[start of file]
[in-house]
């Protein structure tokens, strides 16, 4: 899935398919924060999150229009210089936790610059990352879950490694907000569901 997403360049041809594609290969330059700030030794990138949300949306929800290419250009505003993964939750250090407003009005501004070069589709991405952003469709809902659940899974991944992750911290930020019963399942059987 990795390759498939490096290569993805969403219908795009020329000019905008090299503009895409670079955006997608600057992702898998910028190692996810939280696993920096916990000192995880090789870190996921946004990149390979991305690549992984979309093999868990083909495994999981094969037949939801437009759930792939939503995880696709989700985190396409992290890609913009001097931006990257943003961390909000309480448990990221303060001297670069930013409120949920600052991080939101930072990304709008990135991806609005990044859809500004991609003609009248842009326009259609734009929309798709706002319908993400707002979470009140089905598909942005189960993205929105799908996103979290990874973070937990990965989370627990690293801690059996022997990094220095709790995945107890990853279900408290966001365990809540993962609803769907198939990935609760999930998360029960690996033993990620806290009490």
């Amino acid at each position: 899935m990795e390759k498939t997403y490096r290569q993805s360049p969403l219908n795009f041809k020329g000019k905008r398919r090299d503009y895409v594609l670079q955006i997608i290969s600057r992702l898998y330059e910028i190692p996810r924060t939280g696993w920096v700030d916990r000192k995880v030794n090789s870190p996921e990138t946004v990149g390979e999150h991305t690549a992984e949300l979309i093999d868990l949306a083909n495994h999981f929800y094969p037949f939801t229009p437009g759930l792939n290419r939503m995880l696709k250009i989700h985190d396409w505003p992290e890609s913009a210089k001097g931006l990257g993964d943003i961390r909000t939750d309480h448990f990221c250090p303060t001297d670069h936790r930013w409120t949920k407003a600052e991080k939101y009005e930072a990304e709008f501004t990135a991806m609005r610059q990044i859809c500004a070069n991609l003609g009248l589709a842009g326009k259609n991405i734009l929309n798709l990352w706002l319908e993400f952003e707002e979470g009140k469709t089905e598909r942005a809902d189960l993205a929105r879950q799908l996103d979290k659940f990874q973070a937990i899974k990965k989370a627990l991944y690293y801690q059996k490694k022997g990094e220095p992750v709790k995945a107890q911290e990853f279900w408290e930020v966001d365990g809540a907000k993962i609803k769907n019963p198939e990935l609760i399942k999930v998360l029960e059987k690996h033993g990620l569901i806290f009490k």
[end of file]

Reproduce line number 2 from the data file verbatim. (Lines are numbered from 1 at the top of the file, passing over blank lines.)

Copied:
């Protein structure tokens, strides 16, 4: 899935398919924060999150229009210089936790610059990352879950490694907000569901 997403360049041809594609290969330059700030030794990138949300949306929800290419250009505003993964939750250090407003009005501004070069589709991405952003469709809902659940899974991944992750911290930020019963399942059987 990795390759498939490096290569993805969403219908795009020329000019905008090299503009895409670079955006997608600057992702898998910028190692996810939280696993920096916990000192995880090789870190996921946004990149390979991305690549992984979309093999868990083909495994999981094969037949939801437009759930792939939503995880696709989700985190396409992290890609913009001097931006990257943003961390909000309480448990990221303060001297670069930013409120949920600052991080939101930072990304709008990135991806609005990044859809500004991609003609009248842009326009259609734009929309798709706002319908993400707002979470009140089905598909942005189960993205929105799908996103979290990874973070937990990965989370627990690293801690059996022997990094220095709790995945107890990853279900408290966001365990809540993962609803769907198939990935609760999930998360029960690996033993990620806290009490």